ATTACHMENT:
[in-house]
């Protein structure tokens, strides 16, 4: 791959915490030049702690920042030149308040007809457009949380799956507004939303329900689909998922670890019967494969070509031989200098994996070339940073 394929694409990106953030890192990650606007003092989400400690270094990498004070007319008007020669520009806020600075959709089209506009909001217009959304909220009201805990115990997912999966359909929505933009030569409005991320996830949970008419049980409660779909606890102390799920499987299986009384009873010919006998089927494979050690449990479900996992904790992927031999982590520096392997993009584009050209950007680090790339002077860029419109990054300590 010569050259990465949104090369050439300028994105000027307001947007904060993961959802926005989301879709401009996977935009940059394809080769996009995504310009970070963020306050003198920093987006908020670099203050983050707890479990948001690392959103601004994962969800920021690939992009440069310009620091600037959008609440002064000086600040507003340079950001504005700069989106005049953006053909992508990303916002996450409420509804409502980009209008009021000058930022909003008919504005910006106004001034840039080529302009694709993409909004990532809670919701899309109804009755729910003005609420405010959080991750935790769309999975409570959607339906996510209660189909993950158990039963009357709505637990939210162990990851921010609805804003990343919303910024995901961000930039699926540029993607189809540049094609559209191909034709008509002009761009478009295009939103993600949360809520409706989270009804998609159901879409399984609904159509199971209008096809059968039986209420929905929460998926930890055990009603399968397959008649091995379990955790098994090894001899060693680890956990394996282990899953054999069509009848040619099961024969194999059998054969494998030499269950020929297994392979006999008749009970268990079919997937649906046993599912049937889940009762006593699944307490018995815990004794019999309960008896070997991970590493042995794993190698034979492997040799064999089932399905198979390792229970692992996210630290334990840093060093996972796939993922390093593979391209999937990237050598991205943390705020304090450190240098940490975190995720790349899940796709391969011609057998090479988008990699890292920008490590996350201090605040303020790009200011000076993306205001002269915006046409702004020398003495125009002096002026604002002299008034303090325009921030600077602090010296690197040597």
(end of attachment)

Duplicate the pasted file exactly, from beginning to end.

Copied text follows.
[in-house]
């Protein structure tokens, strides 16, 4: 791959915490030049702690920042030149308040007809457009949380799956507004939303329900689909998922670890019967494969070509031989200098994996070339940073 394929694409990106953030890192990650606007003092989400400690270094990498004070007319008007020669520009806020600075959709089209506009909001217009959304909220009201805990115990997912999966359909929505933009030569409005991320996830949970008419049980409660779909606890102390799920499987299986009384009873010919006998089927494979050690449990479900996992904790992927031999982590520096392997993009584009050209950007680090790339002077860029419109990054300590 010569050259990465949104090369050439300028994105000027307001947007904060993961959802926005989301879709401009996977935009940059394809080769996009995504310009970070963020306050003198920093987006908020670099203050983050707890479990948001690392959103601004994962969800920021690939992009440069310009620091600037959008609440002064000086600040507003340079950001504005700069989106005049953006053909992508990303916002996450409420509804409502980009209008009021000058930022909003008919504005910006106004001034840039080529302009694709993409909004990532809670919701899309109804009755729910003005609420405010959080991750935790769309999975409570959607339906996510209660189909993950158990039963009357709505637990939210162990990851921010609805804003990343919303910024995901961000930039699926540029993607189809540049094609559209191909034709008509002009761009478009295009939103993600949360809520409706989270009804998609159901879409399984609904159509199971209008096809059968039986209420929905929460998926930890055990009603399968397959008649091995379990955790098994090894001899060693680890956990394996282990899953054999069509009848040619099961024969194999059998054969494998030499269950020929297994392979006999008749009970268990079919997937649906046993599912049937889940009762006593699944307490018995815990004794019999309960008896070997991970590493042995794993190698034979492997040799064999089932399905198979390792229970692992996210630290334990840093060093996972796939993922390093593979391209999937990237050598991205943390705020304090450190240098940490975190995720790349899940796709391969011609057998090479988008990699890292920008490590996350201090605040303020790009200011000076993306205001002269915006046409702004020398003495125009002096002026604002002299008034303090325009921030600077602090010296690197040597």